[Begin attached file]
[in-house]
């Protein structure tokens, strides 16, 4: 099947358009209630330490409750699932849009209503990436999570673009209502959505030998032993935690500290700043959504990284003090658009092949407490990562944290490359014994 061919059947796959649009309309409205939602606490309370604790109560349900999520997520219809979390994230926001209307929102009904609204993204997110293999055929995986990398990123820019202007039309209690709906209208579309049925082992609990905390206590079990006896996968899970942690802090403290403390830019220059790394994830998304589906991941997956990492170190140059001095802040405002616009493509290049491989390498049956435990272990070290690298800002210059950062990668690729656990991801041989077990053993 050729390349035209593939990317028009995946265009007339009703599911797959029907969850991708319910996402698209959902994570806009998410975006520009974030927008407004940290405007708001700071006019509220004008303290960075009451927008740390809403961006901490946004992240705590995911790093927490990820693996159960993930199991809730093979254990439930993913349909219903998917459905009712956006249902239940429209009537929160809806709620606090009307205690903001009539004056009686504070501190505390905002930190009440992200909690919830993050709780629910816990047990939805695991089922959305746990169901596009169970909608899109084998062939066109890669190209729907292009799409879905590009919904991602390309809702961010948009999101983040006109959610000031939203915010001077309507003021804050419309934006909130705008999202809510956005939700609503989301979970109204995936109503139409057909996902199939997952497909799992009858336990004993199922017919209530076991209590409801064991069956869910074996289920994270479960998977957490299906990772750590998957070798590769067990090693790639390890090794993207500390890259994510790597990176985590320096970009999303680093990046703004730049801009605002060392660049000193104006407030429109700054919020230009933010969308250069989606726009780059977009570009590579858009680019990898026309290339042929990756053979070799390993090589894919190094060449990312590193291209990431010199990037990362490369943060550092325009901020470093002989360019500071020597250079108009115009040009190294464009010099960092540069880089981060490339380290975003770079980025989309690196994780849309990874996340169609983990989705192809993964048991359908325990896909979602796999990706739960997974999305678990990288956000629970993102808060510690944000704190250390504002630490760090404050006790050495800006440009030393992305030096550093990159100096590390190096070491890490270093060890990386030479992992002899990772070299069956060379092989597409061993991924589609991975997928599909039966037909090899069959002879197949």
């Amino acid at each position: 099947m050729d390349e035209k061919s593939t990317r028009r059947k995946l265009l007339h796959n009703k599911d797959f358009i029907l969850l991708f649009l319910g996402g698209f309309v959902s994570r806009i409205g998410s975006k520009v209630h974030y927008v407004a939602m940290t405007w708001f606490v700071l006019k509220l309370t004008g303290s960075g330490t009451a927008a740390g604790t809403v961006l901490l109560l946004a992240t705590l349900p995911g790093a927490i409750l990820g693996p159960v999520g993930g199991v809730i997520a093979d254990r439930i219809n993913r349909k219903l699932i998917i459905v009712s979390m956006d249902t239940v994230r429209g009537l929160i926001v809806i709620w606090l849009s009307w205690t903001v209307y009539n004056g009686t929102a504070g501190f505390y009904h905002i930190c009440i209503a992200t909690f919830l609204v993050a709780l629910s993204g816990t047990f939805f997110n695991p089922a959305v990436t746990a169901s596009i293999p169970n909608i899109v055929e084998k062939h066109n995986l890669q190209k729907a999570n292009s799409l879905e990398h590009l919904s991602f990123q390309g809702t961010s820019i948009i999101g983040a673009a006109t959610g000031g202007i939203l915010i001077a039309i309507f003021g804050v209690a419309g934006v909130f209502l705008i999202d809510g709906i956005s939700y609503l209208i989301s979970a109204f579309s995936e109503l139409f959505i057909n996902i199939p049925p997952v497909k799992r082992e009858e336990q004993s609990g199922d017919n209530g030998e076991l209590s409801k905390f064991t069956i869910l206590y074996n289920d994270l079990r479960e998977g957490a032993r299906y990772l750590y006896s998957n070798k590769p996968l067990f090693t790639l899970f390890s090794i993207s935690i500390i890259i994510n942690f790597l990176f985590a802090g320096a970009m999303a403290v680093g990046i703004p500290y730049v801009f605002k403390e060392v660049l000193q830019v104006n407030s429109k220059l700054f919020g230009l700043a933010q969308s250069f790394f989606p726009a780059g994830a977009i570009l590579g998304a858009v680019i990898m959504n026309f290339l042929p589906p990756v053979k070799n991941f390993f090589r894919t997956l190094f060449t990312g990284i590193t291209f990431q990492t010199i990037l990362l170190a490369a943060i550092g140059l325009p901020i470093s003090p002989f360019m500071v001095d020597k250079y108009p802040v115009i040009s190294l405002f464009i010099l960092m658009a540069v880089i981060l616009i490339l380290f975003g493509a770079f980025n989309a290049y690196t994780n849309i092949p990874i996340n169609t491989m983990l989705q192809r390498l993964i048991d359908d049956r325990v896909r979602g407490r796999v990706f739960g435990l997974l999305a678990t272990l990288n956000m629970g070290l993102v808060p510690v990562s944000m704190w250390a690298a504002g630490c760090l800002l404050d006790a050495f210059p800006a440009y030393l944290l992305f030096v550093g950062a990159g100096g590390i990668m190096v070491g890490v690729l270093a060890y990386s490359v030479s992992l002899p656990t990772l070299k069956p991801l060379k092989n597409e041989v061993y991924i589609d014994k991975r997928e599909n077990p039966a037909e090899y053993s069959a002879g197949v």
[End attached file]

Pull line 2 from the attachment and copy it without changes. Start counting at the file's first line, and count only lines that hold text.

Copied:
């Protein structure tokens, strides 16, 4: 099947358009209630330490409750699932849009209503990436999570673009209502959505030998032993935690500290700043959504990284003090658009092949407490990562944290490359014994 061919059947796959649009309309409205939602606490309370604790109560349900999520997520219809979390994230926001209307929102009904609204993204997110293999055929995986990398990123820019202007039309209690709906209208579309049925082992609990905390206590079990006896996968899970942690802090403290403390830019220059790394994830998304589906991941997956990492170190140059001095802040405002616009493509290049491989390498049956435990272990070290690298800002210059950062990668690729656990991801041989077990053993 050729390349035209593939990317028009995946265009007339009703599911797959029907969850991708319910996402698209959902994570806009998410975006520009974030927008407004940290405007708001700071006019509220004008303290960075009451927008740390809403961006901490946004992240705590995911790093927490990820693996159960993930199991809730093979254990439930993913349909219903998917459905009712956006249902239940429209009537929160809806709620606090009307205690903001009539004056009686504070501190505390905002930190009440992200909690919830993050709780629910816990047990939805695991089922959305746990169901596009169970909608899109084998062939066109890669190209729907292009799409879905590009919904991602390309809702961010948009999101983040006109959610000031939203915010001077309507003021804050419309934006909130705008999202809510956005939700609503989301979970109204995936109503139409057909996902199939997952497909799992009858336990004993199922017919209530076991209590409801064991069956869910074996289920994270479960998977957490299906990772750590998957070798590769067990090693790639390890090794993207500390890259994510790597990176985590320096970009999303680093990046703004730049801009605002060392660049000193104006407030429109700054919020230009933010969308250069989606726009780059977009570009590579858009680019990898026309290339042929990756053979070799390993090589894919190094060449990312590193291209990431010199990037990362490369943060550092325009901020470093002989360019500071020597250079108009115009040009190294464009010099960092540069880089981060490339380290975003770079980025989309690196994780849309990874996340169609983990989705192809993964048991359908325990896909979602796999990706739960997974999305678990990288956000629970993102808060510690944000704190250390504002630490760090404050006790050495800006440009030393992305030096550093990159100096590390190096070491890490270093060890990386030479992992002899990772070299069956060379092989597409061993991924589609991975997928599909039966037909090899069959002879197949």